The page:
Print it or lose it
Atkins has been a champion for the preservation of photographs. Recently, in the UK and now in Australia, the Photo Marketing Association (PMA) and Fuji have partnered to push the message home through a series of posters. Here is some background by Danny Williams of Swains' camera stores in the UK:
“There is”, he said, “a real danger that a family who don’t make prints or manage their electronic images will find themselves without any photo history. He compared this to the Domesday book, created on paper in 1086 and still readable today over 900 years later. Yet in 1986 a new Domesday book was created, at a cost of £2.5 million containing maps, pictures and video footage, It was stored on CD and is no longer readable.
“We need” said Williams “to shock people into realising that their heritage is not preserved electronically.
This is a great campaign, a very simple message, however it is worth explaining to people a little more detail as the problem is a wider one.
We are currently creating more photographs than ever, and the value of any one image is very low. If, and that is a big IF, people actually want their survivors to experience what they have in discovering a rich history of photos from the past, then they will have to take it all much more seriously.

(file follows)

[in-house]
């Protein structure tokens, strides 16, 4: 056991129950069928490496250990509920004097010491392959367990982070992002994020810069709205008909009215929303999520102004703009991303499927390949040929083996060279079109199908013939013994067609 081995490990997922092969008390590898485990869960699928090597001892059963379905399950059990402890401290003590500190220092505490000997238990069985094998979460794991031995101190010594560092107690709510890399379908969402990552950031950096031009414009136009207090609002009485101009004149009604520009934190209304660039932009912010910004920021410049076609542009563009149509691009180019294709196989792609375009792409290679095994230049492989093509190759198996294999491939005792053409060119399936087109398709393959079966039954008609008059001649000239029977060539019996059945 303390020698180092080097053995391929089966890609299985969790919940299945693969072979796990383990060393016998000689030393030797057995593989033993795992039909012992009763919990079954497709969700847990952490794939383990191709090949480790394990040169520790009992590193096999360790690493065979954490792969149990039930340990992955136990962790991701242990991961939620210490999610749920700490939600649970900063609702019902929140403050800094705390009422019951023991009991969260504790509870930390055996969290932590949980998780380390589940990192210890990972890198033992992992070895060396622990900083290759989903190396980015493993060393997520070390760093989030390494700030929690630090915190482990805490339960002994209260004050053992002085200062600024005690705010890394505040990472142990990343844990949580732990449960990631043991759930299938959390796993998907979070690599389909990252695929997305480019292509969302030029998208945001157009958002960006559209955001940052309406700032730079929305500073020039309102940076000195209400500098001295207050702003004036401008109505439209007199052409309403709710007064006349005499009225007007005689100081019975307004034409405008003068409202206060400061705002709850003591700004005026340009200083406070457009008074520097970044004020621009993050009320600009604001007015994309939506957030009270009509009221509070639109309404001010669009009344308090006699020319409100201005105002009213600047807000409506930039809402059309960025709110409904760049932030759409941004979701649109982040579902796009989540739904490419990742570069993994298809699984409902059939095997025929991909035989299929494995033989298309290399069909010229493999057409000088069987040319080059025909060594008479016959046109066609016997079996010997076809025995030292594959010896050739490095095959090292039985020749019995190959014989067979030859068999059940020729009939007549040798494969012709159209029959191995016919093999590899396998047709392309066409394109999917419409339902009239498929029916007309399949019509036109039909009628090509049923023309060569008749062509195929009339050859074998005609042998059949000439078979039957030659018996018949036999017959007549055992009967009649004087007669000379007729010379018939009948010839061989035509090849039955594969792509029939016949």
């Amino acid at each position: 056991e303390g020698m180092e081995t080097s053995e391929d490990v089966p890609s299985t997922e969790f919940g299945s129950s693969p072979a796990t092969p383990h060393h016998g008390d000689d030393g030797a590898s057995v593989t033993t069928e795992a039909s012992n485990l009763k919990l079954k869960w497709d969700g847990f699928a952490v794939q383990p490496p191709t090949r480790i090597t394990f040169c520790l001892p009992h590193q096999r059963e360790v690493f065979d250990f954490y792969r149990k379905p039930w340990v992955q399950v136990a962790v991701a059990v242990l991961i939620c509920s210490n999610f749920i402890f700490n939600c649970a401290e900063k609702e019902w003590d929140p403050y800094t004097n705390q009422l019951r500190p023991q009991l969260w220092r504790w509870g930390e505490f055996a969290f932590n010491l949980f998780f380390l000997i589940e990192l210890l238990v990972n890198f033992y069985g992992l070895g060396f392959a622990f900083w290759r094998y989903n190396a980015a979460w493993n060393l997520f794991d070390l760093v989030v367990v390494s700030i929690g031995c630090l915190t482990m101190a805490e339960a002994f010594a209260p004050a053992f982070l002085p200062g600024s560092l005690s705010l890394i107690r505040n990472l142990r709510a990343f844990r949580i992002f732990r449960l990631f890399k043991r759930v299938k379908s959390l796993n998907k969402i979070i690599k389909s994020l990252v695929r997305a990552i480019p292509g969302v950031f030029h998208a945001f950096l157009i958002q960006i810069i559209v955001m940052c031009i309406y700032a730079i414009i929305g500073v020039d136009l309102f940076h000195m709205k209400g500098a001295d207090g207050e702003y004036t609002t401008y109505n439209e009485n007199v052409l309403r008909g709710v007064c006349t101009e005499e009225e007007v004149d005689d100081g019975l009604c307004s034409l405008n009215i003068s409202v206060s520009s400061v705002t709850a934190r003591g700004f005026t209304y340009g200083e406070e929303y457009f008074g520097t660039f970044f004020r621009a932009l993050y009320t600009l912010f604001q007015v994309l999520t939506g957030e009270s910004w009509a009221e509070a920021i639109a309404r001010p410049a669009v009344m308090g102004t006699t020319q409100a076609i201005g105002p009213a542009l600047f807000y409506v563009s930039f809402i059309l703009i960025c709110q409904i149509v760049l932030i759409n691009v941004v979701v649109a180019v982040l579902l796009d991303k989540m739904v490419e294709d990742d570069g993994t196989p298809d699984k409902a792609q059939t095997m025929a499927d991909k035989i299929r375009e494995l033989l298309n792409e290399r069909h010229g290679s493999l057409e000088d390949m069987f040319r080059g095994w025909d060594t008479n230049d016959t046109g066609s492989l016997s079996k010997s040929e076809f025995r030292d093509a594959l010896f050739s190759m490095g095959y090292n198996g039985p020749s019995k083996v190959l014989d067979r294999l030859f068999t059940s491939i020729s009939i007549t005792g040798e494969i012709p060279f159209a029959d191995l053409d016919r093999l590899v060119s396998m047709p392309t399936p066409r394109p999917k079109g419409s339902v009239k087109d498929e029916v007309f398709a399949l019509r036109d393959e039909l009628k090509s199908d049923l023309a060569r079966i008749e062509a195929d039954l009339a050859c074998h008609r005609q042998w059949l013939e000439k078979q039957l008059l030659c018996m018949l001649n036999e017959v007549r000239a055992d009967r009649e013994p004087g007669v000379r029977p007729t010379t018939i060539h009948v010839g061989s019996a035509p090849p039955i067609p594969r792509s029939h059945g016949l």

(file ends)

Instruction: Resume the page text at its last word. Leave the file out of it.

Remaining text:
Just making prints will not help. We will be inundated with forests worth of prints. They may be poorly printed and last no time at all. What has to happen, is proper curation of photographs. Careful selection, careful application of metadata (who is in the photos, what is happening, where and when it was taken), and careful printing at reputable professional services (such as Atkins) who use archival materials. This applies to digital storage, it all needs proper curation.
We have been incredibly lucky. early photographic processes were very stable, the prints lasted. And because the prints cost money, only a few were printed, only the most important images have survived.
This is now an urgent situation. We are facing a catastrophic loss of our social history.